A coalition of hacktivists, open-internet advocates and misogynists have been entrenched in a battle with everyone else on Twitter over the newly reformed “report abuse” button on both the app and the website. As a result of the recent insurgence of violent threats and abuse on Twitter, activists have declared Sunday August 4 a day of silence.
Here is what you need to know about this increasingly vicious online conflict:
1. Twitter Will Add ‘Report Abuse’ Button to Website
Today Twitter UK announced that it will be introducing an “in-Tweet report button” in the latest version of the Twitter App and on the Website. This is being introduced so that users who feel as if they are being abused on Twitter have immediate recourse rather than the previous method of reporting which required a user to file a report.
The new feature was introduced after a week of particularity aggressive threats and abuse were heaped on outspoken women on Twitter. The behavior prompted complaints that the website needed to seriously reform its blocking and abuse reporting system.
@TonyW I once reported a tweet. After 6 weeks, someone got back to me, saying post had been deleted. My response met with a 'case closed'
— Mishal Husain (@MishalHusainBBC) August 3, 2013
2. This Move Has Been Called Censorship
Censorship is rape. Feminists are rapists.
— Anonymous Operations (@Anon_Central) August 2, 2013
Infamous hacktivist group Anonymous has been leading the charge against the “report abuse” reforms asserting that it would lead to Twitter censorship.
In their typical “trolling” fashion, the group has been using one of their most-followed Twitter accounts to berate feminists with photographs of overweight women and by expressing remorse that there is no, “rape button for feminazis.”
3. Bomb Threats Were Tweeted at Female Journalists
Several female journalists in the United Kingdom received the tweet displayed above on the evening of July 31. Time magazine’s Europe editor Catherine Mayer, Guardian columnist Hadley Freemam and Grace Dent from the Independent, all received the same bomb scare tweet.
The bomb-threat tweets also came after massive amounts of rape and murder threats were heaped upon activist Caroline Criado-Perez, who successfully campaigned to include Jane Austen on an English bank note.
Activist Caroline-Criado Perez was subjected to a barrage of violent threats on Twitter after campaigning for Jane Austen to be on the ten pound note.Click here to read more
4. Twitter UK Apologized
I personally apologize to the women who have experienced abuse on Twitter and for what they have gone through.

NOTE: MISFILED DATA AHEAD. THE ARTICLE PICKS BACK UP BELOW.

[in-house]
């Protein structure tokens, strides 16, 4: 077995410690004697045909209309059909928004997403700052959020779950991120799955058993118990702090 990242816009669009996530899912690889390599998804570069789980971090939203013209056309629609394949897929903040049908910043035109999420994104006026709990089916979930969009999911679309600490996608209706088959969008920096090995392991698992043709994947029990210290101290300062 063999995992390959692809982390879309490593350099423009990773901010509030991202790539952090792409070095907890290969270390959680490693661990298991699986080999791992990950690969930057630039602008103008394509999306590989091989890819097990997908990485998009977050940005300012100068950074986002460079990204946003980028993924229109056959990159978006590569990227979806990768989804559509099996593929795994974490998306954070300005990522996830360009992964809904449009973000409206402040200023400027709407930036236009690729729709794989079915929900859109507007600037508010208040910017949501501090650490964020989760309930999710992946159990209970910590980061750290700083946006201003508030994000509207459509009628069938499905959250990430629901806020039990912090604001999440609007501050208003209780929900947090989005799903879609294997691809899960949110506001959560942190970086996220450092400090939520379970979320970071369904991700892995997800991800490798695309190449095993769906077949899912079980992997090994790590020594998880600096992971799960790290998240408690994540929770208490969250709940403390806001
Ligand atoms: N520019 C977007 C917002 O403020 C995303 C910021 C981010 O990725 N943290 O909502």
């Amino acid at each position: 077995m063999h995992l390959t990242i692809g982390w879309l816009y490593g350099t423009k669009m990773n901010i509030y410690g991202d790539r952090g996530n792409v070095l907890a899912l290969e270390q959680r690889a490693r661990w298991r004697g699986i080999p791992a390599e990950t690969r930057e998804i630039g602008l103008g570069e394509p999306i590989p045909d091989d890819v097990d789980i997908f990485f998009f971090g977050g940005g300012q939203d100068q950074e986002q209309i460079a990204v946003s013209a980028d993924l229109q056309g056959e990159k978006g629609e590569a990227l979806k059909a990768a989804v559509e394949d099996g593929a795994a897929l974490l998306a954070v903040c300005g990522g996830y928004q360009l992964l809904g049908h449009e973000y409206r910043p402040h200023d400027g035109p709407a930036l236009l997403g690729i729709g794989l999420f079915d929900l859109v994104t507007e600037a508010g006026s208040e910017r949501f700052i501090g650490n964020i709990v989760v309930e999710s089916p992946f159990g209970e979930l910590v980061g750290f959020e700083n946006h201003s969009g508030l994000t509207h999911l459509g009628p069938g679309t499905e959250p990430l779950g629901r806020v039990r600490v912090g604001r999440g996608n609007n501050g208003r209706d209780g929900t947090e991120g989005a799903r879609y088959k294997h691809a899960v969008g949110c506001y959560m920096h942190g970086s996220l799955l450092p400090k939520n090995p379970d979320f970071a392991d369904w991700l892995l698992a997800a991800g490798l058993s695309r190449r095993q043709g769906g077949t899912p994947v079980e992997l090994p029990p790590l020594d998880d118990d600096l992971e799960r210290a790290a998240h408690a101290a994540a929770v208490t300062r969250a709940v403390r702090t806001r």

— Tony Wang (@TonyW) August 3, 2013
Tony Wang, the General Manager of Twitter UK, personally apologized to the women who have been affected by this months insurgence of abusive behavior.
Wang’s tweet came in conjunction with a statement made on Twitter UK’s blog commenting on the recent conflict and revealing the plan to roll out the new report abuse feature. They said:
Over the past week, we’ve been listening to your feedback on how we can improve our service. You told us that we need to make our rules clearer, simplify our abuse reporting process, and promote the responsible use of Twitter… We are committed to making Twitter a safe place for our users. We are adding additional staff to the teams that handle abuse reports and are exploring new ways of using technology to improve everyone’s experience on Twitter. We’re here, and we’re listening to you.
5. August 4 Will Be #Twittersilence
In reaction to the bomb, murder, and rape threats that have been bouncing around Twitter the last few weeks, Sunday August 4 has been declared a day of Twitter silence in solidarity with victims of internet abuse.
Denoted by the hashtag #twittersilence, people have been discussing and preparing for the day of silence. In a blog post, Guardian online news editor Jonathan Haynes wrote, “Why I’m off Twitter on Sunday 4 August.” He said:
I’ve seen at close quarters the abuse some people receive on a daily basis, particularly women, and think the idea of a day where the people who are so frequently abused don’t tweet – and others of us who get much less abuse, often just because we’re not women, join them – is fantastic.
Hopefully some of those people who don’t take abuse seriously or think it’s to be expected online and people should just get over it will see how boring Twitter is without the rest of us and rethink their views.